Written by Jenny B. (they/them)

During my lifetime, I’ve learned a lot about diversity and the LGBTQ+ community, but I wanted to know what others thought and how their points of views varied from mine. Being part of the community, it’s important to know that the people I know and love will support me throughout my journey. So I devised 13 questions to ask in an interview with my friends and family members to figure out their points of view and find out what they think an ally could be. I narrowed down who to interview and chose to interview my mother and grandfather. (Please note, the comments and opinions in this interview belong solely to the interviewer and interviewees, and are not necessarily representative of the Lime Green Giraffe’s or Girl Scouts’ views.)

First, I interviewed my mother to see how she feels as a suburban mother of two, about the LGBTQ+ community. Here’s how the interview went:

How did you feel when I first came out to you?

“I was a little bit confused. I think the first thing you did was write me a note. I think it said you weren’t sure you were female. Then you came out as nonbinary. I wasn’t sure what that was, so you had to explain and you did.”

I felt this was an important question to ask because I wanted to know what impact my coming out had on her.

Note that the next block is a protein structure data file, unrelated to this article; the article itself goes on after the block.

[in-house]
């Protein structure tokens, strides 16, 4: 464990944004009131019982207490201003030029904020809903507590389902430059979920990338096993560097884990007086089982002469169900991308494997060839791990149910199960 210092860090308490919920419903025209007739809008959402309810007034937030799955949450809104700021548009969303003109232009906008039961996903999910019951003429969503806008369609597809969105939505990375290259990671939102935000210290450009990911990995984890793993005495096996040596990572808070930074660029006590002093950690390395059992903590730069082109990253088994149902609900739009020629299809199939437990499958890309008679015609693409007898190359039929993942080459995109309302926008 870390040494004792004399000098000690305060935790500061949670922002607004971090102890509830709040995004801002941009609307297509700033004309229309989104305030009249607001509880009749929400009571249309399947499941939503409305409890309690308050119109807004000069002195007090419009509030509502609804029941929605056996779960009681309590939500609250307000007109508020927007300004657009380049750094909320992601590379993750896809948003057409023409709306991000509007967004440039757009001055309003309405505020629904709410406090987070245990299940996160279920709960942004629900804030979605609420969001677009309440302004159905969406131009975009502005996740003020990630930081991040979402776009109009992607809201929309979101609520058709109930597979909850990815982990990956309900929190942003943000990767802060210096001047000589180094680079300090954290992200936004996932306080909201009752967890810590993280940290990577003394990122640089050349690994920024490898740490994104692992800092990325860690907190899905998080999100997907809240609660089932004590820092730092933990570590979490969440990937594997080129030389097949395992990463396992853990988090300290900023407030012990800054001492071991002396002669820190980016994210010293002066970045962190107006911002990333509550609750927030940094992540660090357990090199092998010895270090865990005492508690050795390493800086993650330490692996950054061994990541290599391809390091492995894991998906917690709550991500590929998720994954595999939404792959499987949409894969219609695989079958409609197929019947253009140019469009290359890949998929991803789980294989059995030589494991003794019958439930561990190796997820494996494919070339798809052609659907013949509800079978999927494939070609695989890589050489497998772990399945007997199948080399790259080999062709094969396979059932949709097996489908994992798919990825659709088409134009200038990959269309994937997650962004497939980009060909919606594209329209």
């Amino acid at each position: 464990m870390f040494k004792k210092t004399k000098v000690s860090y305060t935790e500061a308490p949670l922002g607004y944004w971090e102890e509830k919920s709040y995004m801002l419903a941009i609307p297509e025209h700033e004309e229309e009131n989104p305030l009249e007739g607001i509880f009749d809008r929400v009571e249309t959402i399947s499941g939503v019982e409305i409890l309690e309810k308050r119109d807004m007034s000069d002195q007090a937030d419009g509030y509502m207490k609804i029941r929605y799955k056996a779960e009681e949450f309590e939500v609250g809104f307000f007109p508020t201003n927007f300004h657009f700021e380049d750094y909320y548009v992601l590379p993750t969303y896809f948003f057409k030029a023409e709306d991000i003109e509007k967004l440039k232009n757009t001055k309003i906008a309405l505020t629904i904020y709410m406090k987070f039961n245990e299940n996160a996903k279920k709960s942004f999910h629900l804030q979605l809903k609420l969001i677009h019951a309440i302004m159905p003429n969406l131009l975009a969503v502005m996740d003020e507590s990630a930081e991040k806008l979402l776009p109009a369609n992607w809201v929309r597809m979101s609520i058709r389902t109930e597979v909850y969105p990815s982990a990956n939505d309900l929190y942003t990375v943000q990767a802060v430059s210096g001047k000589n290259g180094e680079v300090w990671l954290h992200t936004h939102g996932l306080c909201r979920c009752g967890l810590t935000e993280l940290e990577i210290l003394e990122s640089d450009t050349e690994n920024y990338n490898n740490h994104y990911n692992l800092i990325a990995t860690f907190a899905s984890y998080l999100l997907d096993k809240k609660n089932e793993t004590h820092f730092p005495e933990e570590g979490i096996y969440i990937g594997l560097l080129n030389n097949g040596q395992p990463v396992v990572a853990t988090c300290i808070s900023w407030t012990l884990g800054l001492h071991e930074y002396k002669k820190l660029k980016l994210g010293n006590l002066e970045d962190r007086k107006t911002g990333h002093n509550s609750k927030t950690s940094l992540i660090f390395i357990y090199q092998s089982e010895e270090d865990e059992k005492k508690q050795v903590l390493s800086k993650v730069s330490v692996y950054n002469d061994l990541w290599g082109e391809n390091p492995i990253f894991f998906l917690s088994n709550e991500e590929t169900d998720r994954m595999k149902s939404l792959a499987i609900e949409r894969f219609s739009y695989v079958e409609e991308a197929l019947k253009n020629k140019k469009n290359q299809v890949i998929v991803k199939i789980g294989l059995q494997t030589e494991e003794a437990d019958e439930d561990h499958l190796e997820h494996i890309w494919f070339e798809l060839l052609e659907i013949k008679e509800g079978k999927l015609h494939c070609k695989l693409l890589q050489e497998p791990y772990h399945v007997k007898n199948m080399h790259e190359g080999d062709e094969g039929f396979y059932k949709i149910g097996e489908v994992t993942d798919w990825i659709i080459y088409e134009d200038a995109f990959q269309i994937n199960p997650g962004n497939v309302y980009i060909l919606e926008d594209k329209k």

How do you feel now?

“I think it’s kinda cool. I mean, not everybody gets a non-binary child. I think sometimes I don’t know how exactly to best support you, but I try. I guess most parents are like that.”

It was interesting to know that she thinks it’s cool. I agree when she said that most parents probably don’t have the best idea how to support their children all of the time.

How do you feel about people using they/them pronouns?

“I think it’s fine. But in conversations it gets a little confusing. I guess one just has to be careful and use names.”

As someone who uses they/them pronouns, I was very relieved to know that she thinks it’s fine. And I agree, in conversations about more than one person and if one of the people uses they/them pronouns, it can get confusing.

Do you know any other LGBTQ+ people?

“Well, I know of people who are gay and lesbian, but no one else who is trans. I know there’s people out there (who are trans). Yeah, my Uncle Peter is gay. My cousin Jackie is lesbian.”

I was curious about if we had any other LGBTQ+ family members, other than me, of course.